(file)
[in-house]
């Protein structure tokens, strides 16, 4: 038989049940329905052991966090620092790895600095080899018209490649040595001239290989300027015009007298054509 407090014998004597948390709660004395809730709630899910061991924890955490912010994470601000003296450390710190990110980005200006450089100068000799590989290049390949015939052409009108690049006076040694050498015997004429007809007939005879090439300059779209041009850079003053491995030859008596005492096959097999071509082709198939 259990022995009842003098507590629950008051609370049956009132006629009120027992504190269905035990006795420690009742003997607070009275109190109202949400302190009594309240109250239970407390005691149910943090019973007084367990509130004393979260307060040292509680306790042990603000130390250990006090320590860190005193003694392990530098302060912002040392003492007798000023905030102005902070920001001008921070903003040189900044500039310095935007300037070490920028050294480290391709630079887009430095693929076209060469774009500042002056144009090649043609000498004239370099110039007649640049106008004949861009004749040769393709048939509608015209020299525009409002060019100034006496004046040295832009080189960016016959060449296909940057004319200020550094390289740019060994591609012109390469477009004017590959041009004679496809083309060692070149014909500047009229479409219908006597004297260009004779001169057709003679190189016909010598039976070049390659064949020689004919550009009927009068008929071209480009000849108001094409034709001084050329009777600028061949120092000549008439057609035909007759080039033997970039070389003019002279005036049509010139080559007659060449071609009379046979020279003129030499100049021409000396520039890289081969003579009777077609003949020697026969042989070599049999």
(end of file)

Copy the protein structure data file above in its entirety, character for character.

[in-house]
């Protein structure tokens, strides 16, 4: 038989049940329905052991966090620092790895600095080899018209490649040595001239290989300027015009007298054509 407090014998004597948390709660004395809730709630899910061991924890955490912010994470601000003296450390710190990110980005200006450089100068000799590989290049390949015939052409009108690049006076040694050498015997004429007809007939005879090439300059779209041009850079003053491995030859008596005492096959097999071509082709198939 259990022995009842003098507590629950008051609370049956009132006629009120027992504190269905035990006795420690009742003997607070009275109190109202949400302190009594309240109250239970407390005691149910943090019973007084367990509130004393979260307060040292509680306790042990603000130390250990006090320590860190005193003694392990530098302060912002040392003492007798000023905030102005902070920001001008921070903003040189900044500039310095935007300037070490920028050294480290391709630079887009430095693929076209060469774009500042002056144009090649043609000498004239370099110039007649640049106008004949861009004749040769393709048939509608015209020299525009409002060019100034006496004046040295832009080189960016016959060449296909940057004319200020550094390289740019060994591609012109390469477009004017590959041009004679496809083309060692070149014909500047009229479409219908006597004297260009004779001169057709003679190189016909010598039976070049390659064949020689004919550009009927009068008929071209480009000849108001094409034709001084050329009777600028061949120092000549008439057609035909007759080039033997970039070389003019002279005036049509010139080559007659060449071609009379046979020279003129030499100049021409000396520039890289081969003579009777077609003949020697026969042989070599049999």